Saturday, March 30, 2013


Easter Changes Everything!

The Angel Rolling the Stone Away from the Sepulchre, William Blake, 1805

Thine be the glory, risen, conquering Son;
endless is the victory, thou o'er death hast won;
angels in bright raiment rolled the stone away,
kept the folded grave clothes where thy body lay.

Thine be the glory, risen conquering Son,
Endless is the vict'ry, thou o'er death hast won.

Lo! Jesus meets us, risen from the tomb;
Lovingly he greets us, scatters fear and gloom;
let the Church with gladness, hymns of triumph sing;
for her Lord now liveth, death hath lost its sting.

No more we doubt thee, glorious Prince of life;
life is naught without thee; aid us in our strife;
make us more than conquerors, through thy deathless love:
bring us safe through Jordan to thy home above.

Holy Saturday

Christ in the Sepulchre                              William Blake, 1808

For Holy Saturday . . .

Friday, March 29, 2013

Good Friday

Christ Crucified Between the Two Thieves  William Blake, 1800-03

Opening chorus, St. John Passion, Johann Sebastian Bach
Herr, unser Herrscher, dessen Ruhm
In allen Landen herrlich ist!
Zeig uns durch deine Passion,
Dass du, der wahre Gottessohn,
Zu aller Zeit,
Auch in der größten Niedrigkeit,
Verherrlicht worden bist!

Lord, our master, whose glory
Is magnificent everywhere!
Show us by your passion,
That you, the true son of God,
At all times,
Even in the deepest humiliation,
Are glorified.

Illustration: the collection of Harvard Art Museums

Thursday, March 28, 2013

Maundy Thursday

Detail of Christ, The Sacrament of the Last Supper            Salvador Dali, 1955

Our Lord Jesus Christ, on the night when he was betrayed, took bread, and when he had given thanks, he broke it and gave it to his disciples and said: Take, eat; this is my body, which is given for you. This do in remembrance of me. In the same way also he took the cup after supper, and when he had given thanks, he gave it to them saying: Drink of it, all of you; this is my blood of the new testament, which is shed for you for the forgiveness of sins. This do, as often as you drink it, in remembrance of me.

A new command I give you: Love one another.  (John 13:34)

Favorite Scenes From A Century Of Cinema - 15

Coincidences are always interesting. Sometimes they're downright creepy.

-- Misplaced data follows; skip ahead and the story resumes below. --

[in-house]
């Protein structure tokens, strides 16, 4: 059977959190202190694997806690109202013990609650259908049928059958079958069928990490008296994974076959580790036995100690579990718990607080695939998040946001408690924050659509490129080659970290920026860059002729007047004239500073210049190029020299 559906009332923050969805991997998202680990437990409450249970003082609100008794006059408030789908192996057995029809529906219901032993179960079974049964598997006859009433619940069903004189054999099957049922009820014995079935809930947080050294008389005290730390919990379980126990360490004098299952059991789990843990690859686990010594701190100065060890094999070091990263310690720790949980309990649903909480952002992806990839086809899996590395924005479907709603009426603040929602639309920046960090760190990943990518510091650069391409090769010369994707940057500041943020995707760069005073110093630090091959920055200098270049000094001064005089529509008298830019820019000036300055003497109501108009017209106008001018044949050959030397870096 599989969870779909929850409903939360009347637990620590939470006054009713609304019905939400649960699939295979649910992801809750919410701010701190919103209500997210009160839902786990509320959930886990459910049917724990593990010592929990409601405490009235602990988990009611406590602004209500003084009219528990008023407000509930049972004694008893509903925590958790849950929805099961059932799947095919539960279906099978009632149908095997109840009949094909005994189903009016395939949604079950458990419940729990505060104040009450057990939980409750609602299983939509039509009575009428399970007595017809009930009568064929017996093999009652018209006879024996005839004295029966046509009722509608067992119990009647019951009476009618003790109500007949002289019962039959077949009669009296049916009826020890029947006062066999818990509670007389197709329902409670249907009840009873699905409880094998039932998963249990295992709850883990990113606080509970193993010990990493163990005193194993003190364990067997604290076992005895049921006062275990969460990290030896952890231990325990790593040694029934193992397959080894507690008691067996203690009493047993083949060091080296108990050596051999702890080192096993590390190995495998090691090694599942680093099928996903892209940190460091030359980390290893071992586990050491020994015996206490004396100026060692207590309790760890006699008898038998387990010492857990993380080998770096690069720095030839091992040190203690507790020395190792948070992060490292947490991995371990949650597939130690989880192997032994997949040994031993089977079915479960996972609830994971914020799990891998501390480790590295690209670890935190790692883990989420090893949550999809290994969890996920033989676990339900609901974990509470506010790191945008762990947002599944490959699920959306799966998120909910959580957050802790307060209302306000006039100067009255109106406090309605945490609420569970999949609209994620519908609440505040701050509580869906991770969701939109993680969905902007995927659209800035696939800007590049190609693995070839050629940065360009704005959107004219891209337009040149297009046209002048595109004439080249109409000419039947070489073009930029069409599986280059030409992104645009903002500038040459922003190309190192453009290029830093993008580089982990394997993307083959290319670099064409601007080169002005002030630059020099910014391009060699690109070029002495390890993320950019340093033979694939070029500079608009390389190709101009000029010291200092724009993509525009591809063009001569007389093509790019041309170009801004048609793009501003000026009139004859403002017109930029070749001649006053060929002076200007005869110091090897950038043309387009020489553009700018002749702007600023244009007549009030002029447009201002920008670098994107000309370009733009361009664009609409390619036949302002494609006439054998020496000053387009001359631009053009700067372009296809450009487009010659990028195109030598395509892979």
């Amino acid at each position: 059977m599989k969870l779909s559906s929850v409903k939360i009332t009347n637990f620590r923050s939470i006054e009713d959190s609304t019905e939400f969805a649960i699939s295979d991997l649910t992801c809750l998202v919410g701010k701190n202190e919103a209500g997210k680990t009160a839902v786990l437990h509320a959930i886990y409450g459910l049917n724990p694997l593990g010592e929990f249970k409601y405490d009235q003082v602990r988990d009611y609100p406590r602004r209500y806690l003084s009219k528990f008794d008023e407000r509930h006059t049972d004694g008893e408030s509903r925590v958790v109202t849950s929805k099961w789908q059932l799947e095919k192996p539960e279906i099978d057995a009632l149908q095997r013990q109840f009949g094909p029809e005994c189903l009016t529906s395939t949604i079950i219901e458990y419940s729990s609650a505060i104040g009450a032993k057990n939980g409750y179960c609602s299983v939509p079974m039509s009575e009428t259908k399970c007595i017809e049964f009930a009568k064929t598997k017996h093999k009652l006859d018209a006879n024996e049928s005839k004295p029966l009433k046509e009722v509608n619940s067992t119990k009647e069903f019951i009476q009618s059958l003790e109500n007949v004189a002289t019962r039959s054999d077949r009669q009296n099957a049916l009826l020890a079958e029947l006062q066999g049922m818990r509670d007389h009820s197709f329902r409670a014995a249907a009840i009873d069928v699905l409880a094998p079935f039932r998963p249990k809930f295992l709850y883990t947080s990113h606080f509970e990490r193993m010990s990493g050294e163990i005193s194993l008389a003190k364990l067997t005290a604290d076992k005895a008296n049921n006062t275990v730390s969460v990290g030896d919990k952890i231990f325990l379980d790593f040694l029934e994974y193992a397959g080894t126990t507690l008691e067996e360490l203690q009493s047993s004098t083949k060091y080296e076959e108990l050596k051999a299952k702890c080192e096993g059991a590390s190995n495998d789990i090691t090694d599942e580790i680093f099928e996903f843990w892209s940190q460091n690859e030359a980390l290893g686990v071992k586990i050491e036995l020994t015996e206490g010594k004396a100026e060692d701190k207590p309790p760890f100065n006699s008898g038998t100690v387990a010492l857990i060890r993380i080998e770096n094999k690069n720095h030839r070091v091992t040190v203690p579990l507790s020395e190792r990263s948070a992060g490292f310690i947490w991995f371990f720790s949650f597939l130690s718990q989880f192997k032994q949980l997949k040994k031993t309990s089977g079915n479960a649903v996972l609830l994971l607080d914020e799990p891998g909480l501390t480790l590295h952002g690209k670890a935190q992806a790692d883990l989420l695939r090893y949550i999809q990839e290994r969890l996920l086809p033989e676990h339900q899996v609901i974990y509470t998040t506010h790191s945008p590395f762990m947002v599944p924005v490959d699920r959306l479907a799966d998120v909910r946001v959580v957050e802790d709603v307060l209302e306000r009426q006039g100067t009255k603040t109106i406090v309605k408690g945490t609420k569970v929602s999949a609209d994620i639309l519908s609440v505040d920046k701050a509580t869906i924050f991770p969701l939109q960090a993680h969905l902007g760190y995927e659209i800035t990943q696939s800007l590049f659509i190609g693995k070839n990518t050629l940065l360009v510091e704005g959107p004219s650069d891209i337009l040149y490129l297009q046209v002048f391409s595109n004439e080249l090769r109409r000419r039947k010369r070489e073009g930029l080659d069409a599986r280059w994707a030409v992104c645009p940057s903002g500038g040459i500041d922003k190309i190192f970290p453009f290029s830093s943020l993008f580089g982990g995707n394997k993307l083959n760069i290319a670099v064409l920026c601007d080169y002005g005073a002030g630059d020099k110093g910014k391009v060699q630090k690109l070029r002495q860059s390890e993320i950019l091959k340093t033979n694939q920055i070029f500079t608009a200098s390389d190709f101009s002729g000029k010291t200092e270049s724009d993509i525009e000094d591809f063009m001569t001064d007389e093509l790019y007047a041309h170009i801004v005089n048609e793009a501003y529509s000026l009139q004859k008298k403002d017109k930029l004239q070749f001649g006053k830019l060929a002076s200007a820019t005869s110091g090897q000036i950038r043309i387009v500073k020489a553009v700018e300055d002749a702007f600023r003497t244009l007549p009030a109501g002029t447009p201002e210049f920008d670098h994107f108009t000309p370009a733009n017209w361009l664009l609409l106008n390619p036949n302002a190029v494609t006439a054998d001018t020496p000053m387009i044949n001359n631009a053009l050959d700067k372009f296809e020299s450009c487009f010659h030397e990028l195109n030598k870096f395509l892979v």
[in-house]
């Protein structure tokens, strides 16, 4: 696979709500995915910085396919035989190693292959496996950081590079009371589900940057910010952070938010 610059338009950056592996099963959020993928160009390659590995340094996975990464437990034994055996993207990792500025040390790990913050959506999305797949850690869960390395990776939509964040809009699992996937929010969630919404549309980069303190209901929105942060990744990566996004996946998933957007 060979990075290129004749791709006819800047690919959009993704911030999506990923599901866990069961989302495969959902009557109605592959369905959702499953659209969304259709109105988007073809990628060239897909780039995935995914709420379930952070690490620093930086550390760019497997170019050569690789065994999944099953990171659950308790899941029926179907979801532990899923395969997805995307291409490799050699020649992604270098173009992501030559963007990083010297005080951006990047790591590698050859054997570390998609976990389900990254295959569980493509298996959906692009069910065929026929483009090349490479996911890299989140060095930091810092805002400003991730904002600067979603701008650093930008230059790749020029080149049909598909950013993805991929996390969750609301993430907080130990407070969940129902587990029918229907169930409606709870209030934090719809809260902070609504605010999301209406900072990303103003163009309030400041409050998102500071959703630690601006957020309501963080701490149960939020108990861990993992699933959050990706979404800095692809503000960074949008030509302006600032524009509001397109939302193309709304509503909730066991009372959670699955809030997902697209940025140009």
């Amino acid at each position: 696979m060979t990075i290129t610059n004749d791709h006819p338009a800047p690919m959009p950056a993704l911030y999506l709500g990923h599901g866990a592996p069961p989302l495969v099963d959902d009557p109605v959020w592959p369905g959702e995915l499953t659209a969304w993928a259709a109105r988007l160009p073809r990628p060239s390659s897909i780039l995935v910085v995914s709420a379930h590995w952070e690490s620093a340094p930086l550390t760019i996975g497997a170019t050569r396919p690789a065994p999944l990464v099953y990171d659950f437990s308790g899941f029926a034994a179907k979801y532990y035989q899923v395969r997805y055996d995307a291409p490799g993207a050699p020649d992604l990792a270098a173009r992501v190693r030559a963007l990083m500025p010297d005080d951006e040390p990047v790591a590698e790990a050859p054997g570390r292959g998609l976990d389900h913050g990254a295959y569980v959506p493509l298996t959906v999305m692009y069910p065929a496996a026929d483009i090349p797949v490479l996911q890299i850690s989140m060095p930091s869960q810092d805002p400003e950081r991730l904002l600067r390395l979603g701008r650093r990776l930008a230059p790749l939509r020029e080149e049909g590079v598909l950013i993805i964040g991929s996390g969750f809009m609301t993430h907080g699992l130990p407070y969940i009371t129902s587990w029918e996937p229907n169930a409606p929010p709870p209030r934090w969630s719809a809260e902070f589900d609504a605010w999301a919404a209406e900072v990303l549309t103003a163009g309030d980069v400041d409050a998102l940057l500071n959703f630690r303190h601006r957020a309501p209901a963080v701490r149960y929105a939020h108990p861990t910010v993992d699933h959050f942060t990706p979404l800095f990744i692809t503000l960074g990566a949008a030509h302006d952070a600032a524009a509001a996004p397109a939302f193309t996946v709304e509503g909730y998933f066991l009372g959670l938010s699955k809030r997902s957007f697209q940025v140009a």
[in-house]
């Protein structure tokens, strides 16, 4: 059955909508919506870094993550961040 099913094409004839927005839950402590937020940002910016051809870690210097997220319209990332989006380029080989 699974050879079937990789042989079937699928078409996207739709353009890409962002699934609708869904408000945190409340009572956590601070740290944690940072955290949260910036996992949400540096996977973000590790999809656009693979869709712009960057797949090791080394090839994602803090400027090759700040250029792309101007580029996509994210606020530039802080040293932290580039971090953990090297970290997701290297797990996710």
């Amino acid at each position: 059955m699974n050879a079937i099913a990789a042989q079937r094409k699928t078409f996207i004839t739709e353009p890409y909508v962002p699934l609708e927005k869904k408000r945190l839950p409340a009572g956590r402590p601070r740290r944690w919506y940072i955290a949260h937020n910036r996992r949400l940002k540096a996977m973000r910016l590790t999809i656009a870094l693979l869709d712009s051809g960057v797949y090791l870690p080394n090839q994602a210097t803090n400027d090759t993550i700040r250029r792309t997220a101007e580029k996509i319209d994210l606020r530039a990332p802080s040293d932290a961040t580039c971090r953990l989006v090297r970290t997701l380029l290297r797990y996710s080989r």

At the very hour I was considering posting the scene to follow, my nephew - 400 miles away -  posted a brief comment on Facebook about its compelling significance in the film. I'll be thinking about this one a long time.

Apocalypse Now (1979) is both a landmark cinematic study of human behavior and an essential film for a very wide audience. If you want to explore the theme without the potential conflicts arising from the Vietnam War controversy, read the source for the screenplay, Joseph Conrad's novella, Heart of Darkness.

Monday, March 25, 2013

Georgia's Flannery O'Conner: "A Careful And Dignified Investigator"

Today is the birthday of the American writer,Flannery O'Connor. She was born in Savannah in 1925 and spent her early childhood there. She lived on Lafayette Square with its moss-draped live oaks, colorful azaleas, abundance of birds, and towering spires of The Cathedral of St. John the Baptist. Things haven't changed much on this beautiful square. I'm sure it still has a interesting spectrum of regular visitors. Children play on the sidewalks and lawns. And every day, the cathedral bells remind the people of God's love and their obligations as His children. I think as long as you can visit Lafayette Square, say on a pleasant Sunday afternoon, you can know O'Connor well.

The family moved to Atlanta in 1938, where her father was diagnosed with lupus. Soon after, they moved to her mother's family home in Milledgeville, about 100 miles southeast of Atlanta. After his death in 1941, O'Connor moved a few miles north of town to her uncle's farm where she lived with her mother. Eventually, the farm would be called Andalusia, and it would become a refuge following her own diagnosis with lupus in 1950. At Andalusia, she would weave her rural Georgia experience and her childhood memories into some of America's finest literature.

O'Connor introduced the magnificent peacock to her farm in 1952 and quickly came to adore them. In time a large flock roamed freely about the place and the birds were often referenced in her stories. Today the stately bird has come to symbolize O'Connor and her work.

Lupus took Flannery O'Connor from us in 1964 when she was in her 39th year. You can visit both her childhood home and Andalusia thanks to foundations that preserve the landscapes and memories she cherished. And, thanks to her, you can visit the South anytime by simply opening one of her books.

"...a careful and dignified investigator."

Versions of this post first appeared in 2009 and 2010.

Sunday, March 24, 2013

Picking Our Poison: Huxley or Orwell?